I had night terrors at two points in my life, and I still remember them (I’m 38!). Not the details, but the general gist. FYI, they can be tactile, too, as well as visual and auditory. The longest stint lasted 9 months when I was 11 years old. I would wake up around midnight every night, go to the bathroom, get back in bed and try to go back to sleep, then it would start. The rest of the night I would be half-awake, half asleep. I was continually sleep-deprived my entire 5th grade year. Sometimes one of my parents would come in and stay with me, other times I would go stay with them. It didn’t make the night terrors go away, but it helped to not be physically alone. I will tell you what helped and what didn’t. We went to our pastor, he laughed and patted me on the head. That didn’t help. We went to a counselor, did the things she suggested to reduce my anxiety levels. Cut out all but one extracurricular activity, and then added an art lesson to channel my creativity/highly active imagination. Children with night terrors have very active imaginations and often high anxiety levels. This helped, some. But I think it was mostly just time. Love and time. Number 4, this is a phase, it will pass. It sucks, I know, but you are not alone.

    Reply
  26. Kim
    Kim says:

    I am 23 years old and I now have 1-3 night terrors per year. I started having them when I was 12, we never found out the cause or what slowed them down, but they reduced from around 3 per month so number 4 you are not alone even adults have them sometimes

    Reply
  27. Anjanette CLINE
    Anjanette CLINE says:

    My son had them from the age of about six to eight. They are super scary. Some of his lasted only five minutes but one time I think there was one that lasted 30 minutes. Thank goodness for the internet because it calmed me immediately knowing that these were normal and usually kids outgrow them. He is almost nine now and I don’t think he’s had one for at least a year. My husband and I did note that sometimes it seemed it would happen on days when he had lots of sugar, and perhaps a lot of activity. The activity part completely defies the rule of them sleeping better when they’ve had more activity. My husband and I are quite good at self diagnosing. Aren’t we all? Sometimes I would try to give him a drink of water, and that would seem to snap him out of it. I hope your little one feels comfort with all these replies. This too shall pass. Thank you for a wonderful, honest blog, that makes me laugh and keeps me sane!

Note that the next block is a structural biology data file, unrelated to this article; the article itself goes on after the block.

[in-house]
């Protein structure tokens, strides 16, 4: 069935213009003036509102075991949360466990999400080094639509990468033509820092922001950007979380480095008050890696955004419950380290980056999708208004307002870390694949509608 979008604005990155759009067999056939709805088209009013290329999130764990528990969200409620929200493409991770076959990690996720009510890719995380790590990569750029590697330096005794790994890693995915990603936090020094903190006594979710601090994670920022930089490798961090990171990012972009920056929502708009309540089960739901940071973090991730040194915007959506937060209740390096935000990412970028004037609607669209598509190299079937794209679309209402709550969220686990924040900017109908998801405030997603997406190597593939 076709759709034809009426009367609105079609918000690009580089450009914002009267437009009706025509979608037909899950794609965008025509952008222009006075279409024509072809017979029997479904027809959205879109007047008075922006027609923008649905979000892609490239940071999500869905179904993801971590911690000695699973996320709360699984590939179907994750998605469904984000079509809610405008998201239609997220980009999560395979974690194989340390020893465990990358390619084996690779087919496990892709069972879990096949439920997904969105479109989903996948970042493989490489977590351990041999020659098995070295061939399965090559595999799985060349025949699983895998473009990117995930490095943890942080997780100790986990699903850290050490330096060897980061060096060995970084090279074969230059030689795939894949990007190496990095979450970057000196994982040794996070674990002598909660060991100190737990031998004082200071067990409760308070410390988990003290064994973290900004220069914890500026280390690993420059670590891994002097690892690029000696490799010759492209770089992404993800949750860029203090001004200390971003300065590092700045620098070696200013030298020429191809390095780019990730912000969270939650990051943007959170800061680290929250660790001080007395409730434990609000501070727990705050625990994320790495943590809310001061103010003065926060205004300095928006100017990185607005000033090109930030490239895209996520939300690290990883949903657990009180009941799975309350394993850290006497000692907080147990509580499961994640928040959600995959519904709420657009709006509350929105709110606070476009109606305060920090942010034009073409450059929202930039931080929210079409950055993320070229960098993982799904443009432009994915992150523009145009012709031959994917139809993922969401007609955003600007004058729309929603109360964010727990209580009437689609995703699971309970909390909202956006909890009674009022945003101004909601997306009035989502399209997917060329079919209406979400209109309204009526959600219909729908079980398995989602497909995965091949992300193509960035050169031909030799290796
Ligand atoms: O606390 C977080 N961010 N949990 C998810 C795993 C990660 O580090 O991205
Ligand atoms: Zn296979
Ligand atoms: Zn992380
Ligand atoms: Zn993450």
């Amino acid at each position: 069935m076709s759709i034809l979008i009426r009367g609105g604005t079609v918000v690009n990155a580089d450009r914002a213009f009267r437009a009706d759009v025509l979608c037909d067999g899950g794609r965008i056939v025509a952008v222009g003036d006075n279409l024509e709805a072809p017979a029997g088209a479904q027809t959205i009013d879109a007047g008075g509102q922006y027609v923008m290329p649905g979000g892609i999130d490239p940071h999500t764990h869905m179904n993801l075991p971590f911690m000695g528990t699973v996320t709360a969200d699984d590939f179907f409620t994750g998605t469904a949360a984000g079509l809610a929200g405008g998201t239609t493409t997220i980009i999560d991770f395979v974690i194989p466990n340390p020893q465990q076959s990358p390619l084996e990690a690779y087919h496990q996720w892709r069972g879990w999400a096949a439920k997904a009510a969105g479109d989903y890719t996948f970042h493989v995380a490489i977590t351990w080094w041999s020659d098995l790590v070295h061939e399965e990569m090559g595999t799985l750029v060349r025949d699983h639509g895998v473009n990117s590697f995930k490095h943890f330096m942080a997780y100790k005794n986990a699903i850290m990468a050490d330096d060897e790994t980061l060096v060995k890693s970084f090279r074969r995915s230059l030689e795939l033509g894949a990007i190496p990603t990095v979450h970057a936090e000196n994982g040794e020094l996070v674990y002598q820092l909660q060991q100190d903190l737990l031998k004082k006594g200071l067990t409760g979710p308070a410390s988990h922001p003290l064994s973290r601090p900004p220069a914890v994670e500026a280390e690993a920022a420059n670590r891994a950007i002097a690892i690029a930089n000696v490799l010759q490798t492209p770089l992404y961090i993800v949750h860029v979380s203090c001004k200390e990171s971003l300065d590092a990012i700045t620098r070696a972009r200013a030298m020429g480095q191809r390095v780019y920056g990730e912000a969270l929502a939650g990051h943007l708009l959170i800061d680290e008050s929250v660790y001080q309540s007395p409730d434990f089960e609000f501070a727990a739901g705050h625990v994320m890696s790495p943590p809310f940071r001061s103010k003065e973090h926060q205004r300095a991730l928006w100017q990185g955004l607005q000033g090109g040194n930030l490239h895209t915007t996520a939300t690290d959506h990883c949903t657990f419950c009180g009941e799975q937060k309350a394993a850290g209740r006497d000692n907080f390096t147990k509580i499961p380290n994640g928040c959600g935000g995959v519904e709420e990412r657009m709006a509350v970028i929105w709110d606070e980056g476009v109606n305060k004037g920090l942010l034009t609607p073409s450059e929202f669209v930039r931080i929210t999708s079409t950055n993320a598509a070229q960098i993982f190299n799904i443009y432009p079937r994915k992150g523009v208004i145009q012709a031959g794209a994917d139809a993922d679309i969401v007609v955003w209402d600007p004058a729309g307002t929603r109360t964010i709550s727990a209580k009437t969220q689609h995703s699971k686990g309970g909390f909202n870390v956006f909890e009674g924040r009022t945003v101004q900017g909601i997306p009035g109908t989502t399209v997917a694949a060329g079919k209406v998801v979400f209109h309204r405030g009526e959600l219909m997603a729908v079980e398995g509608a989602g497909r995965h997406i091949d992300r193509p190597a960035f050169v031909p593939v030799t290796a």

Reply
  28. Erika
    Erika says:

    My daughter has been getting these for several years, off and on. She is 7 now. I have noticed she often gets the night terrors when she’s about to show symptoms of being sick. Like, a day or two after one, she’ll have symptoms of an ear infection or strep throat or something. I also think being too warm or going to bed with a full bladder can trigger them, so we use light pj’s and ensure she uses the potty before bed. When she does have these episodes, they seem to always happen around 10 or 11 pm, so I try to go in to her room around that time and kiss her forehead and tell her I love her. I don’t fully wake her, just kind of lightly wake her so that she rolls over or repositions. I think that helps her get out of whatever sleep cycle she is in, and then she doesn’t have a terror. Good luck; her pediatrician said it’s normal :/. I know it’s terrifying to witness. If she’s in the middle of an episode, I take her to the bathroom and have her bare feet touch the cold tile floor and then have her go potty. Sometimes it helps bring her out of it.